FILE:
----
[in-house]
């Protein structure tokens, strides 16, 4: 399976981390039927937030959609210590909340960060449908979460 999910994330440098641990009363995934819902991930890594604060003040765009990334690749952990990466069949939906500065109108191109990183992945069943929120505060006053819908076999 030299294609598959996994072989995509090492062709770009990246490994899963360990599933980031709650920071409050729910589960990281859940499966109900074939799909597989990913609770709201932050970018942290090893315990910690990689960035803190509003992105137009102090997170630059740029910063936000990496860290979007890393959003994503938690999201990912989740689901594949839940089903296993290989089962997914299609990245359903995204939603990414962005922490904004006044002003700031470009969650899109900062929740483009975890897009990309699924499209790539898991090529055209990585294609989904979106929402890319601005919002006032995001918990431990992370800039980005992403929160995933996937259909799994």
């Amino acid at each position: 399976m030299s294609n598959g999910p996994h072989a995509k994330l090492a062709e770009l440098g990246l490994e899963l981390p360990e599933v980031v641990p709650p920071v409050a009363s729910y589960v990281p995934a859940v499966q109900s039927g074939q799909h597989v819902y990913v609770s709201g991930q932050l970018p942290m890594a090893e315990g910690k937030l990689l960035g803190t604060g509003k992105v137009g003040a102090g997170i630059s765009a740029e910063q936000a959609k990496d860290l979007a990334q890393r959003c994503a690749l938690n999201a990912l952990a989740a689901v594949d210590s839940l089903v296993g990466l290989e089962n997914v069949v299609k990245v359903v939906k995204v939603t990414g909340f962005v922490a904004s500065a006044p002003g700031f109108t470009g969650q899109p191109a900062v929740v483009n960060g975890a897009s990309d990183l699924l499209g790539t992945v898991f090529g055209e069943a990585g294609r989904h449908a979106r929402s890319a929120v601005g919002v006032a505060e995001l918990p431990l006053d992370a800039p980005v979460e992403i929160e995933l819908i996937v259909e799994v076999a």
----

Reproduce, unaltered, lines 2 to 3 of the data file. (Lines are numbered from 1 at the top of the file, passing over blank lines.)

């Protein structure tokens, strides 16, 4: 399976981390039927937030959609210590909340960060449908979460 999910994330440098641990009363995934819902991930890594604060003040765009990334690749952990990466069949939906500065109108191109990183992945069943929120505060006053819908076999 030299294609598959996994072989995509090492062709770009990246490994899963360990599933980031709650920071409050729910589960990281859940499966109900074939799909597989990913609770709201932050970018942290090893315990910690990689960035803190509003992105137009102090997170630059740029910063936000990496860290979007890393959003994503938690999201990912989740689901594949839940089903296993290989089962997914299609990245359903995204939603990414962005922490904004006044002003700031470009969650899109900062929740483009975890897009990309699924499209790539898991090529055209990585294609989904979106929402890319601005919002006032995001918990431990992370800039980005992403929160995933996937259909799994």
């Amino acid at each position: 399976m030299s294609n598959g999910p996994h072989a995509k994330l090492a062709e770009l440098g990246l490994e899963l981390p360990e599933v980031v641990p709650p920071v409050a009363s729910y589960v990281p995934a859940v499966q109900s039927g074939q799909h597989v819902y990913v609770s709201g991930q932050l970018p942290m890594a090893e315990g910690k937030l990689l960035g803190t604060g509003k992105v137009g003040a102090g997170i630059s765009a740029e910063q936000a959609k990496d860290l979007a990334q890393r959003c994503a690749l938690n999201a990912l952990a989740a689901v594949d210590s839940l089903v296993g990466l290989e089962n997914v069949v299609k990245v359903v939906k995204v939603t990414g909340f962005v922490a904004s500065a006044p002003g700031f109108t470009g969650q899109p191109a900062v929740v483009n960060g975890a897009s990309d990183l699924l499209g790539t992945v898991f090529g055209e069943a990585g294609r989904h449908a979106r929402s890319a929120v601005g919002v006032a505060e995001l918990p431990l006053d992370a800039p980005v979460e992403i929160e995933l819908i996937v259909e799994v076999a």